Light the Candles
Watching the town come together in an even bigger and better way.
The people of this town never cease to amaze me, but I couldn't have realized it more than I did last week.
I have heard the stories of exceptional generosity. I have donated money, spare change in canisters, purchased tickets to fundraisers I knew I could not attend. Along with the rest of the town, I stood in line years ago and donated blood when it was needed, and later with many of those same people I was tested to donate my bone marrow.
I donate what I can without hesitation simply because I grew up in this town and witnessed the town’s generosity; the way people give anything they can without question or consequence when someone is in need. It is a part of who I am because since I was six years old, I watched people give selflessly and rally together. A trickle-down effect of giving and supporting one another that is the essence and the best part of Norwood, formed over the years, long before I was born.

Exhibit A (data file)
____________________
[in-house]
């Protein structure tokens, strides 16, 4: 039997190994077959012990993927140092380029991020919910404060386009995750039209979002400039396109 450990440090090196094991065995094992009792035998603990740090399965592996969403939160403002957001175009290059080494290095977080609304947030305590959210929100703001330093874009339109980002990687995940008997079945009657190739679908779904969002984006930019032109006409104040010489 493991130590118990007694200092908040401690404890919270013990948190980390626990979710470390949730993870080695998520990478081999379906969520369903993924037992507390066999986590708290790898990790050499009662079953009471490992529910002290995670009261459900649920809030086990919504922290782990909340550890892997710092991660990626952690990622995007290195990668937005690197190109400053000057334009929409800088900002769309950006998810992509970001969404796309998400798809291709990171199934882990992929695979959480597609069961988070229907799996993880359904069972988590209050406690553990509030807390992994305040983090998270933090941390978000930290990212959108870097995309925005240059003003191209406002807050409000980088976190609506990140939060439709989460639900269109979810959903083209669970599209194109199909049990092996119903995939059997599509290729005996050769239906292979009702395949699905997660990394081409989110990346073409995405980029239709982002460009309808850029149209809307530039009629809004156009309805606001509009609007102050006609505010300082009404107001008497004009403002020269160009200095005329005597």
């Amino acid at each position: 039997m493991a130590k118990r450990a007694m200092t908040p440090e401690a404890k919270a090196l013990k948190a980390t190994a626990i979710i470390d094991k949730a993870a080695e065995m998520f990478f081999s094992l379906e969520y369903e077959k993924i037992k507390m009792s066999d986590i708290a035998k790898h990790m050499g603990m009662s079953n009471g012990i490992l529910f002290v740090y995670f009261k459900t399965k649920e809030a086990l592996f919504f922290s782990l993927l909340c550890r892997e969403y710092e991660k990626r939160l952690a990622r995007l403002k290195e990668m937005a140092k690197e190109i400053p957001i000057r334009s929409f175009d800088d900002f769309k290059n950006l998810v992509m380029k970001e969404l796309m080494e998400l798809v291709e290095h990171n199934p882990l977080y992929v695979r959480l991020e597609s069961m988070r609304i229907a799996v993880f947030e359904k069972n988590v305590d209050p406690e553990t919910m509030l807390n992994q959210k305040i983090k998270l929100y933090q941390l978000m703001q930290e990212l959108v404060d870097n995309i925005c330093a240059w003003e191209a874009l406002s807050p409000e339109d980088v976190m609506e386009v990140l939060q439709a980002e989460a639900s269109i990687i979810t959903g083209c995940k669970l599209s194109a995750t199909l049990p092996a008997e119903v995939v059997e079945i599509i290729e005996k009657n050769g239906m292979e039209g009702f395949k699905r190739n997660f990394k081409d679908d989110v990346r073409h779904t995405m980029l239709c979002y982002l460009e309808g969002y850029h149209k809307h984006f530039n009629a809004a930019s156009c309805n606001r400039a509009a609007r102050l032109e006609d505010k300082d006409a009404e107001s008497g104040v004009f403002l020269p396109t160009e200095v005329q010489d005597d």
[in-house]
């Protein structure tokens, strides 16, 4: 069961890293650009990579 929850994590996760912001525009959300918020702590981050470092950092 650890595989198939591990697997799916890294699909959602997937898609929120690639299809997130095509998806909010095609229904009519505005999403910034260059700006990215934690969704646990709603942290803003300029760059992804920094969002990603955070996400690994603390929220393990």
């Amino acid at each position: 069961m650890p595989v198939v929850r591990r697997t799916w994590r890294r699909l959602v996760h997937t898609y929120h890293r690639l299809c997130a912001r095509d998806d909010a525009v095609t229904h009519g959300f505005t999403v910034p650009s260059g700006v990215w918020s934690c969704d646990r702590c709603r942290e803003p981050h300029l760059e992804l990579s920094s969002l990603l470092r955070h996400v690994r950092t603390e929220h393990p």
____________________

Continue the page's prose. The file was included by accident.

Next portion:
I stopped by the Friend’s of St. Nick luncheon last week and while I listened to Senator John Rogers speak of the town that came together for one of the largest blood drives in the history of the region in 1990 for Kevin McNulty, my eyes filled with tears, remembering clearly standing in line at the Callahan School with thousands of people, multiple times even, hoping our actions would save a little four-year-old who instantly felt like family to all of us.
When Rogers spoke of “our beautiful Michelle Kennedy” I could not even look at my friend Lee, again my eyes filled with tears as I remembered the night the town gathered in the gym at the Civic Center to show Michelle our support, never realizing she would more than “pay it forward.”